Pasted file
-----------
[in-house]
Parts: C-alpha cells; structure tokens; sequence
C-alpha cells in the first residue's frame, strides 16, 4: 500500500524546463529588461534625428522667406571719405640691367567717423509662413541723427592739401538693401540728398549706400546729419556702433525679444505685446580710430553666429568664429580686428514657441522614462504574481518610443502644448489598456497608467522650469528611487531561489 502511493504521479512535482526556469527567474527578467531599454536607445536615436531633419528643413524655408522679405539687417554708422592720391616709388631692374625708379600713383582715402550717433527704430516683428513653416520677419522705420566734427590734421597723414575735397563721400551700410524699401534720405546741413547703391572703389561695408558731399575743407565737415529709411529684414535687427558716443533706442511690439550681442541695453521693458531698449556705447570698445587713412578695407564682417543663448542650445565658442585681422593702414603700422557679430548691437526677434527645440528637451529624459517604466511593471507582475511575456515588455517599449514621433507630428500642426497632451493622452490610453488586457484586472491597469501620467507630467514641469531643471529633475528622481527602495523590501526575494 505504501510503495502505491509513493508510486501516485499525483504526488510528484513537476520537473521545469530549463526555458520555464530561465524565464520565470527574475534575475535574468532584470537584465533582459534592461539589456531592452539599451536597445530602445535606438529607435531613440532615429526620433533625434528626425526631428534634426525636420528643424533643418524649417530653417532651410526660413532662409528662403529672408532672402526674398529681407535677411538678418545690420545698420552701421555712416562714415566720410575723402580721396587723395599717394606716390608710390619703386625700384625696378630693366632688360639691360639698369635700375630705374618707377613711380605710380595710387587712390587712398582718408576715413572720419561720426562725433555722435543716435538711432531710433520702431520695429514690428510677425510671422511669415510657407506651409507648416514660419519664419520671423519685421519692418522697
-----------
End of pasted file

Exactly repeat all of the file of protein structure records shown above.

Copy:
[in-house]
Parts: C-alpha cells; structure tokens; sequence
C-alpha cells in the first residue's frame, strides 16, 4: 500500500524546463529588461534625428522667406571719405640691367567717423509662413541723427592739401538693401540728398549706400546729419556702433525679444505685446580710430553666429568664429580686428514657441522614462504574481518610443502644448489598456497608467522650469528611487531561489 502511493504521479512535482526556469527567474527578467531599454536607445536615436531633419528643413524655408522679405539687417554708422592720391616709388631692374625708379600713383582715402550717433527704430516683428513653416520677419522705420566734427590734421597723414575735397563721400551700410524699401534720405546741413547703391572703389561695408558731399575743407565737415529709411529684414535687427558716443533706442511690439550681442541695453521693458531698449556705447570698445587713412578695407564682417543663448542650445565658442585681422593702414603700422557679430548691437526677434527645440528637451529624459517604466511593471507582475511575456515588455517599449514621433507630428500642426497632451493622452490610453488586457484586472491597469501620467507630467514641469531643471529633475528622481527602495523590501526575494 505504501510503495502505491509513493508510486501516485499525483504526488510528484513537476520537473521545469530549463526555458520555464530561465524565464520565470527574475534575475535574468532584470537584465533582459534592461539589456531592452539599451536597445530602445535606438529607435531613440532615429526620433533625434528626425526631428534634426525636420528643424533643418524649417530653417532651410526660413532662409528662403529672408532672402526674398529681407535677411538678418545690420545698420552701421555712416562714415566720410575723402580721396587723395599717394606716390608710390619703386625700384625696378630693366632688360639691360639698369635700375630705374618707377613711380605710380595710387587712390587712398582718408576715413572720419561720426562725433555722435543716435538711432531710433520702431520695429514690428510677425510671422511669415510657407506651409507648416514660419519664419520671423519685421519692418522697